The servicer must do and pay for whatever is necessary to protect Fannie Mae’s interest in the property securing the mortgage loan when there is a legal proceeding that may significantly impact Fannie Mae’s interest. The servicer must follow the procedures in Protecting Fannie Mae’s Rights Regarding Taking of Property by Condemnation or Eminent Domain in F-1-04, Evaluating a Request for the Release, or Partial Release, of Property Securing a Mortgage Loan to protect Fannie Mae’s interest in the property and Fannie Mae’s rights under the security instrument.

The servicer must refer to the terms of the security instrument to determine how compensation awards are to be distributed in the event of either a partial taking or total taking of a property securing a mortgage loan. However, the terms of the security instrument permit some flexibility in determining how the proceeds should be applied if the borrower has abandoned the property or does not acknowledge a specific offer to award compensation or settle a claim.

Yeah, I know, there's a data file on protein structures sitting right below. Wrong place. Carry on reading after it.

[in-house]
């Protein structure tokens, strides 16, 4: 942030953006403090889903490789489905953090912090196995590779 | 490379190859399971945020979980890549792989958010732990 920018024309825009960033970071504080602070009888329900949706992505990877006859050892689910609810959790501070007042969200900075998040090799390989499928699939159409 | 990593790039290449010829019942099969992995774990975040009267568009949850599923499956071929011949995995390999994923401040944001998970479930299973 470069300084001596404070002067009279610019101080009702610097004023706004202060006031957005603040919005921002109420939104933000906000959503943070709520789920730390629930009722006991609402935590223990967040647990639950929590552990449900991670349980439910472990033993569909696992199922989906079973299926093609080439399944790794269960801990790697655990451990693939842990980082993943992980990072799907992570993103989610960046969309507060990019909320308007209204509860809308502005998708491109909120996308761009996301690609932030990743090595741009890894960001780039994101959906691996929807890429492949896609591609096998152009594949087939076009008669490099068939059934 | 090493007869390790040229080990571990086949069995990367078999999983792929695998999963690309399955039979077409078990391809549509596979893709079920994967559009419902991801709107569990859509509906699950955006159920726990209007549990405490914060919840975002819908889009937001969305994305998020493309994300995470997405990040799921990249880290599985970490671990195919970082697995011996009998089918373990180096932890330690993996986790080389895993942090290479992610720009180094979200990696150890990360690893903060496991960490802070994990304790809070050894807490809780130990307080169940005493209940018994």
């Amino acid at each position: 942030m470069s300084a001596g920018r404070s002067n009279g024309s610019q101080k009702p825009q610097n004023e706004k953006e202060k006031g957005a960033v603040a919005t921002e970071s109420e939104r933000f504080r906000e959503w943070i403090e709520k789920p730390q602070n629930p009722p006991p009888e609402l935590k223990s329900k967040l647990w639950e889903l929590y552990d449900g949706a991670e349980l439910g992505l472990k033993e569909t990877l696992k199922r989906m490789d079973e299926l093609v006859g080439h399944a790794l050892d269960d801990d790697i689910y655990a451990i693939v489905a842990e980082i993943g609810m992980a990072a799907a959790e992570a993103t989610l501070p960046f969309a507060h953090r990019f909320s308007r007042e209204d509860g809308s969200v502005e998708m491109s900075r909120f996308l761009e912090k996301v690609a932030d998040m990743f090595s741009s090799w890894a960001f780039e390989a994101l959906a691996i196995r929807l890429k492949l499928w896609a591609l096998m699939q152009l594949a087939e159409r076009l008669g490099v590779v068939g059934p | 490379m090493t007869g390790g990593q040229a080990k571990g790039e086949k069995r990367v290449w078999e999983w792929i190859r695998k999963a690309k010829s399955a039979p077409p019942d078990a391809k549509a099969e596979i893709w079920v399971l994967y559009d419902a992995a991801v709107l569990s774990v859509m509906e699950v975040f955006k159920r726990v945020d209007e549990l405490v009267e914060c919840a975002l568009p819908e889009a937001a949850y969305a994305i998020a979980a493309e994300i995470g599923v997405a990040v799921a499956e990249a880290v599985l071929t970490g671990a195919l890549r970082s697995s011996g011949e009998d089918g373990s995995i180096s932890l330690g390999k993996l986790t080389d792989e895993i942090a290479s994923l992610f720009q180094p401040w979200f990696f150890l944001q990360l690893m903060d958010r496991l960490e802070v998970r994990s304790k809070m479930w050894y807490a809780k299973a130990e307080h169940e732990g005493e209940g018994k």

The servicer is authorized to agree to Form 236 related to a partial or full taking of the property if the compensation award is sufficient to fully satisfy the mortgage debt. However, if the mortgage loan debt will not be fully satisfied in connection with a full taking of the property, the servicer should contact Fannie Mae’s SF CPM division (see F-4-03, List of Contacts) to determine the action Fannie Mae wants it to take. If the borrower has abandoned the property or fails to respond within 30 days to the servicer’s notification that the government has offered to pay a compensation award or settle a claim for damages in connection with a condemnation or taking by eminent domain, the servicer may disburse the proceeds without contacting the borrower. Generally, the servicer must apply the proceeds to reduce the mortgage loan debt unless there is only a partial taking of the property securing a mortgage loan and foreclosure proceedings have been initiated. In such cases, the servicer must contact Fannie Mae’s SF CPM division (see F-4-03, List of Contacts) to determine how to apply the proceeds, as Fannie Mae may prefer to use the proceeds to restore or repair the property.